When you think of development opportunities, think ships: internships and mentorships for example. These types of programs have been gaining momentum in the past several years, and
for good reason.
The National Association of Colleges and Employers (NACE) reports that, from the mid-1980s to the mid-2000s, the share of college graduates participating in at least one internship rose from less than 10 percent to over 80 percent. NACE offers some recommendations for internships that carry impact for the employer and the interns:
- Provide interns with assignments involving concrete work. They want to use the experience gained in an internship to help launch their careers; make sure the work is real and can contribute to the team.
- Offer flex-time, which is especially critical if the program is during the school year.
- Bring in speakers from your executive or specialized ranks. Young, learning professionals love the opportunity to hear from top-level executives; such opportunities provide a look at successful, notable career paths in different yet valuable directions.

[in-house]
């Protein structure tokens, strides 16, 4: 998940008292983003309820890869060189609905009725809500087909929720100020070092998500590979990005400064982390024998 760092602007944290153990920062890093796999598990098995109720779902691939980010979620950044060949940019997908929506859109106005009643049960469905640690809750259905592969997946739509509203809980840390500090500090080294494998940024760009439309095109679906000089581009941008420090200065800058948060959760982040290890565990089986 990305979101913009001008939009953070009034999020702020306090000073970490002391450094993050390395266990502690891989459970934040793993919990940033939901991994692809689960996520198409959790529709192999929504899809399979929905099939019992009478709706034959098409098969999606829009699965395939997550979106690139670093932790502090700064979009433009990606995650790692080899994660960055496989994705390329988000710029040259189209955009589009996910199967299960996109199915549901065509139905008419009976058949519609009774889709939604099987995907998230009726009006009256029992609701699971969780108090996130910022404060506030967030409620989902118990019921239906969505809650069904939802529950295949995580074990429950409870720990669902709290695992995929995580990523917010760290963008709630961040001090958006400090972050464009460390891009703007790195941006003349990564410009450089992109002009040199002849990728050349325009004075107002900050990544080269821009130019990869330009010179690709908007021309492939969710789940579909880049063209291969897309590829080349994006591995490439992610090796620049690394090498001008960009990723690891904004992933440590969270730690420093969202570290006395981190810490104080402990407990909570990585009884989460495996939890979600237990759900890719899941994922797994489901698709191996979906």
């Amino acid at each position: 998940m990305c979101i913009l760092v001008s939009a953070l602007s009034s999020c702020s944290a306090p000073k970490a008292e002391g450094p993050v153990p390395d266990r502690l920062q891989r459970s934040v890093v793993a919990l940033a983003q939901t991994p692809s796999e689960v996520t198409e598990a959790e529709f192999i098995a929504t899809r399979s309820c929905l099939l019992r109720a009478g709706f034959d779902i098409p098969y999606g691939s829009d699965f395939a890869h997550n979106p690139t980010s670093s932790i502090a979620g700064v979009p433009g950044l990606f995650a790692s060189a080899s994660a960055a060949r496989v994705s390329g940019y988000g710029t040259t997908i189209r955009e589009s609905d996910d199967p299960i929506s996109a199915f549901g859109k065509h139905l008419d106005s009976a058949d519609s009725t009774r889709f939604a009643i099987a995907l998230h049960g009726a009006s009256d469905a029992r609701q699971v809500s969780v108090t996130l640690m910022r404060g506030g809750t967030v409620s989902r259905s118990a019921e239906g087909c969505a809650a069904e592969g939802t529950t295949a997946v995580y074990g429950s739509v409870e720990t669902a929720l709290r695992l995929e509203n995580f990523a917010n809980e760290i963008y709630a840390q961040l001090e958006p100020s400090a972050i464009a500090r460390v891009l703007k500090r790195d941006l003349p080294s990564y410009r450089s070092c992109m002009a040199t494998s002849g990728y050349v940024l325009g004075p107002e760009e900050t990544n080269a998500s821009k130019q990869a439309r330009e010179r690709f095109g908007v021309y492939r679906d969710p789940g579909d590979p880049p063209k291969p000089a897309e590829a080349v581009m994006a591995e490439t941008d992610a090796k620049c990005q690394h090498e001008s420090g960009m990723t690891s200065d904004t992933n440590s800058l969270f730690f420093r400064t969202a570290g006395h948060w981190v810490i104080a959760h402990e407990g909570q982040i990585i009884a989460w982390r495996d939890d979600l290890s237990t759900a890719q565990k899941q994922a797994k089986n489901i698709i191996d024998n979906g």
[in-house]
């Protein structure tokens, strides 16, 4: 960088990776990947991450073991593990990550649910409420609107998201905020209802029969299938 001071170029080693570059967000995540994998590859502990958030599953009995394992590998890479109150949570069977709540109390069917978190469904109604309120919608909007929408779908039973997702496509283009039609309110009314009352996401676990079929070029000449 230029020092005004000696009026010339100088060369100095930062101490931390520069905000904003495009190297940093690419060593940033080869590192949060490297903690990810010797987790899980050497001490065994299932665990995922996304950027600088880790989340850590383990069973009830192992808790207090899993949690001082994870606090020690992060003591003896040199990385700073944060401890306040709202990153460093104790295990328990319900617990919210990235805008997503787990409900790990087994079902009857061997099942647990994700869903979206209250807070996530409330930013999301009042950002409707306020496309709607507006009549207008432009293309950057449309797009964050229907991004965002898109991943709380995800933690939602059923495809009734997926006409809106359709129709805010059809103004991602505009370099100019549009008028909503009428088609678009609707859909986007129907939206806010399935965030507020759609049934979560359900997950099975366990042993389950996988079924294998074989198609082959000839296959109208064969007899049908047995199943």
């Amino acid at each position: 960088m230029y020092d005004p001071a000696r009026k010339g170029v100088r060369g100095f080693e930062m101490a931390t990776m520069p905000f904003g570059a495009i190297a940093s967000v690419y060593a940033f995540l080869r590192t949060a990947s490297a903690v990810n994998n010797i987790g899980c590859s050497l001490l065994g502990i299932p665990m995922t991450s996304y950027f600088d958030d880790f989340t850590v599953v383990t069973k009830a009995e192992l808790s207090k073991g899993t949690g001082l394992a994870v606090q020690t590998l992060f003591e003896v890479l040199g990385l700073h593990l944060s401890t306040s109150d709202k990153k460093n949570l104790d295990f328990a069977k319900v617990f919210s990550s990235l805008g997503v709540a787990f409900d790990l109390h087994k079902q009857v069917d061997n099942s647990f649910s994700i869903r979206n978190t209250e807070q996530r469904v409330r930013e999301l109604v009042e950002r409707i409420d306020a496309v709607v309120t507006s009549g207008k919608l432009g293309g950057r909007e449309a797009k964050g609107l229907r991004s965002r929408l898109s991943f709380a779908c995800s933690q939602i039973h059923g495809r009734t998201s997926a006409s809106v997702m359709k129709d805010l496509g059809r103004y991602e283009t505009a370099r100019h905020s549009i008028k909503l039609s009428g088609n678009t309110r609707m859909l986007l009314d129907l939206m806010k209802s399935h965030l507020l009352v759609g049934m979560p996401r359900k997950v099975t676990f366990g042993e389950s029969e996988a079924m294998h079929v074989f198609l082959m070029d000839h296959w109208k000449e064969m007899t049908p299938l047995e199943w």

A growing part of my own business is helping organizations develop a corporate mentorship program. I assist a given company by providing training and workbooks for mentors and mentees, as well as regular check-ins with the mentors. Some ideas for strong programs include:
- On-boarding – pairing an employee with a more experienced one. These pairings help acclimate the new team member to the company culture, the “politics” of a company and developing their internal networks.
- Special interest groups – I am currently helping a mid-size (2,000+ employees) company develop a women’s mentoring program. It’s a male-dominated industry; the company wants to be intentional about progressing women with opportunities toward the ranks of leadership.
- Corporate-wide program – A few years ago, I helped a company (350+) start a mentor program. The CEO and his entire executive team served as mentors for the first year, which gave tremendous credence to the program and their commitment to talent development.
Of course, there are other “ships” to consider: apprenticeships, leadership courses, etc. Those type of programs along with internships and mentorships can assist your organization in “recruiting and retaining talent” – the hot button phrase these days in companies all-around the globe.